There is a document on my desk that, in contemporary times, might be considered subversive. It is the December 1949 edition of the Stevens Star, published by the pupils of Stevens Elementary School, then located at 21st and K streets NW.
The front cover of the newspaper has a drawing of three figures standing in front of a Christmas tree topped with a cross and a star.
The trio is singing the Christmas carol “Joy to the World.”
The newspaper also includes three pages of holiday-related poetry, including a sixth-grader’s poem about shepherds watching their flocks by night where, “A babe is born in Bethlehem.”
It is the third edition of our school newspaper. My sister, Lucretia, served as a reporter, and my brother, Cranston, contributed a drawing of Santa Claus. For the life of me, I can’t tell from flipping through the pages whether I wrote anything at all, though there is a sketch of a basketball player that I might have drawn.
That issue also included a letter from our principal, Lillian S. Malone, that conveyed a message probably regarded as a no-no these days.
“Merry Christmas,” she wrote, “to the best school community there is from a grateful principal who knows and respects real cooperation.”
To think: “Merry Christmas.”
This was 13 years before the U.S. Supreme Court ruled, in Engel v. Vitale , that school-initiated prayer in public schools violated the First Amendment, and five years before the court struck down segregation in public schools.
Before those decisions, Stevens was a one-race, one-religion elementary school that conducted morning prayers and songs of praise that made our classrooms sound like church on Sunday mornings.
We weren’t much on multiculturalism back then.
Those were the days when the only Native Americans we gave much thought to were Tonto and Little Beaver, sidekicks of the Lone Ranger and Red Ryder, respectively. Oh yes, and there were Howdy Doody’s friends, Chief Thunderthud and Princess Summerfall Winterspring.
Our acquaintance with Latinos was limited to the Cisco Kid and Pancho.
All that is changed.
Stevens is no longer on 21st Street. It has been merged with Francis Junior High School, nearby at 24th and N streets.
Gone, too, are the kind of gifts from Santa Claus that showed up in our West End-Foggy Bottom neighborhoods on Christmas Day.
The streets would be filled with kids and their new guns. Western cowboy cap pistols, police detective cap guns, holster sets, toy rifles. All reflected our favorite pastime: Saturday matinees at Mott Theater, where, on a weekly basis, good guys in white hats shot to death throngs of bad guys — without leaving a trace of blood.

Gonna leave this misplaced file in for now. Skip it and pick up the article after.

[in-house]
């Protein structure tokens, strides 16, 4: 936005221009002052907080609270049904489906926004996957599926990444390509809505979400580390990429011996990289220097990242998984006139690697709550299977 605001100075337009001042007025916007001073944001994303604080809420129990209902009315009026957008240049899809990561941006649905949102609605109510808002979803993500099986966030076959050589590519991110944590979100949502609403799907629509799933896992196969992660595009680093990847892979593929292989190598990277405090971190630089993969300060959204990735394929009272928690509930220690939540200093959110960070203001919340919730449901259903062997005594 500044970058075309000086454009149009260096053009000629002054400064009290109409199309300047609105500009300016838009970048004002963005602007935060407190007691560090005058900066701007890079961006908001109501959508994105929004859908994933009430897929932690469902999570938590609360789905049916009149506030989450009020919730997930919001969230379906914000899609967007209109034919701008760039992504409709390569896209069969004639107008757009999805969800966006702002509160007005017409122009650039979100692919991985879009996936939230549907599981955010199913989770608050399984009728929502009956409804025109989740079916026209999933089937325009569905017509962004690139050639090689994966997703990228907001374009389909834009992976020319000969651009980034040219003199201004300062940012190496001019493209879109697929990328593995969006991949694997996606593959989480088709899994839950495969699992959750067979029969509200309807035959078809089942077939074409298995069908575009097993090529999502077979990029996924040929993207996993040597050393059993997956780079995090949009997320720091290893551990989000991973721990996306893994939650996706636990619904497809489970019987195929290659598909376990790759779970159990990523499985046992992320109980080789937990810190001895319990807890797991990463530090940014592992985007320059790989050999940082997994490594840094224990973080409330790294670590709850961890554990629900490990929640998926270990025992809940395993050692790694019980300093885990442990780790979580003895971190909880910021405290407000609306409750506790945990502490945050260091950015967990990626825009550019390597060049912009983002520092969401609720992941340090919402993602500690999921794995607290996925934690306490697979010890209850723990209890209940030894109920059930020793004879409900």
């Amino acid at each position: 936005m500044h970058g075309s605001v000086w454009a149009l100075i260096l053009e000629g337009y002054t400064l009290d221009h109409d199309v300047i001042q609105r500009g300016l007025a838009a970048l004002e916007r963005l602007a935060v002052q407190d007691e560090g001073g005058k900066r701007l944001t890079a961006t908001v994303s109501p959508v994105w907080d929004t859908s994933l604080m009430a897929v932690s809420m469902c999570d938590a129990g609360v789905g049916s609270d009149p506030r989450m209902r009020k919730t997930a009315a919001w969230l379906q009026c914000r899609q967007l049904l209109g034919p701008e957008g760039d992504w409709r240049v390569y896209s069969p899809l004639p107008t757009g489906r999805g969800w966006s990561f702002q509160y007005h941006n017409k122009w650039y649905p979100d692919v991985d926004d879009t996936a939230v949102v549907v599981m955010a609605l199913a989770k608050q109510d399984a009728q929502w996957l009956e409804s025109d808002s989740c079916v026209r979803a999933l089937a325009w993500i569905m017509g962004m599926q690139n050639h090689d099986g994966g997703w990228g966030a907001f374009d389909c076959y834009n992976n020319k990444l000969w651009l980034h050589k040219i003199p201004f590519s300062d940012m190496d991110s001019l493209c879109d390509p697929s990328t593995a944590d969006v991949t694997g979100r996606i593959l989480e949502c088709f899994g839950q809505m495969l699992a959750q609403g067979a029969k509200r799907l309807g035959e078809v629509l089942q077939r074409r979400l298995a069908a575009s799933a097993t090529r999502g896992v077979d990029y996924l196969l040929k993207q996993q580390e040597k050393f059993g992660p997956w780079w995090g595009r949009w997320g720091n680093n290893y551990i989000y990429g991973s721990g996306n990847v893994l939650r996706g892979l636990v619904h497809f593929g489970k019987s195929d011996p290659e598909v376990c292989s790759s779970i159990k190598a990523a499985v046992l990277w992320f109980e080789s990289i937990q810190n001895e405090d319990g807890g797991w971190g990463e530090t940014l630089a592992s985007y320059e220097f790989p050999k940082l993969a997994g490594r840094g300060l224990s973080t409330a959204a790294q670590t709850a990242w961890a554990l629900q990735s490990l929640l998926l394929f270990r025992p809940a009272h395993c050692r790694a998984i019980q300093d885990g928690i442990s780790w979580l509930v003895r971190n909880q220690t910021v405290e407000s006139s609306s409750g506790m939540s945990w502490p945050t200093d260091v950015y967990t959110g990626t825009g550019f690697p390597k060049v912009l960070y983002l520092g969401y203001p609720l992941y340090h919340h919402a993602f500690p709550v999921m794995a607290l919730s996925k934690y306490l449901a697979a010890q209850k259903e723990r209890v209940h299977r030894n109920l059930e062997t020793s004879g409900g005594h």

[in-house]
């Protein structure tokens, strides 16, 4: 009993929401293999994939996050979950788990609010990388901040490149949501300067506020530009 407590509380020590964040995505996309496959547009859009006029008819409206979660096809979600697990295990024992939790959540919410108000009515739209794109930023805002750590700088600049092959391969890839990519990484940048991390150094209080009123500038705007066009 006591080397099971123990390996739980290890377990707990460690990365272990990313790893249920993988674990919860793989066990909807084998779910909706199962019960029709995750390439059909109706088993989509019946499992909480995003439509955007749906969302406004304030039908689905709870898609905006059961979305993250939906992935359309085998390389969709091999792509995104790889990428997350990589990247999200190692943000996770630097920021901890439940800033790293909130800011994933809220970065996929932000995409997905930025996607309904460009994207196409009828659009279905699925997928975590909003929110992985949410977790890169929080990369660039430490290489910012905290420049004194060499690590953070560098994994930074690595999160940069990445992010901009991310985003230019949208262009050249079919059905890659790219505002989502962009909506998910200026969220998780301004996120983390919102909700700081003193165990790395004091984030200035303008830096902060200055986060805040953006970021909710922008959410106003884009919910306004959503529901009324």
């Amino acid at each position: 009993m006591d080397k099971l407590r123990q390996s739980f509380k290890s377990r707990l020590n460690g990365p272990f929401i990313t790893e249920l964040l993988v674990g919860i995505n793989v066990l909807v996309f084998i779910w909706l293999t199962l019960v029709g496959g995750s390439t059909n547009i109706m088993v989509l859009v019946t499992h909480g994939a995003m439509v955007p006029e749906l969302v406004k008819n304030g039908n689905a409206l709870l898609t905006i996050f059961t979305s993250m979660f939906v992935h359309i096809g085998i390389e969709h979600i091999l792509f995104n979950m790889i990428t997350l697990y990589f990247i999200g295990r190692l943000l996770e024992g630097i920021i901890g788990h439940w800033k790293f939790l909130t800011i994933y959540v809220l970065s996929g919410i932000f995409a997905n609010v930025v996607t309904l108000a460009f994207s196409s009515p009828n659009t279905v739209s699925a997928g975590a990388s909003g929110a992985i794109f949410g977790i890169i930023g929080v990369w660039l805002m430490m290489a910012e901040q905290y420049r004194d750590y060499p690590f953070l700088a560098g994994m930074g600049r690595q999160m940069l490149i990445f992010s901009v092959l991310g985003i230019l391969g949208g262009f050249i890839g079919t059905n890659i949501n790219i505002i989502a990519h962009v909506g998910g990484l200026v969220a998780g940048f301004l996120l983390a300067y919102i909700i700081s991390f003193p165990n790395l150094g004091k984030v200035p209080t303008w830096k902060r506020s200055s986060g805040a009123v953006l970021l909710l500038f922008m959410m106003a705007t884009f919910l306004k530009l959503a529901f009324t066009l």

No one ever got a horse for Christmas.
But there were plenty of bicycles and wagons and roller skates that ended up with names like Silver, Scout, Champion, Trigger, Topper and Thunder.
Christmas 1949 was a year between wars. Yet war was never out of our young minds. World War II movies such as “Battleground,” “Sands of Iwo Jima,” “Twelve O’Clock High” and “Home of the Brave”were making the rounds. And within six months of Christmas, we were at war again, this time in Korea.
So here we are, 12 presidents (Truman, Eisenhower, Kennedy, Johnson, Nixon, Ford, Carter, Reagan, Bush I, Clinton, Bush II, Obama), six wars (Korea, Vietnam, Grenada — “a lovely little war,” one correspondent called it — Operation Desert Storm in Iraq [Bush I], Operation Enduring Freedom in Afghanistan [Bush II], Operation Iraqi Freedom, replaced by Operation New Dawn [Bush II]), and 62 Christmases later.
Today’s America is browner. By 2050, projects the Census Bureau, ethnic and racial minorities will become the majority.
The U.S. Capitol of my youth is still there. It shines brightly. The Congress inside does not.
The city of my youth is here, too, but much changed.
The city is rapidly returning to the majority-white District of Columbia of 1949. The government that then was appointed by the White House has been replaced with an elected mayor and city council. Yet today’s leaders, sitting in a cesspool corrupted by campaign money, don’t appreciate the position they are in because they’ve grown accustomed to the odor.
And yet, some things endure. A Stevens Star editorial paid tribute to a former principal, Mildred Gibbs, in words that could apply to many others today: “Dr. Gibbs loved the children. . . . If some didn’t have shoes or other clothing to wear she’d buy them. Some children didn’t have any lunch to eat. She always saw to it that no child would go hungry. There were times when a parent didn’t have his rent money. That parent could get it from Dr. Gibbs.”
Christmas 1949. email@example.com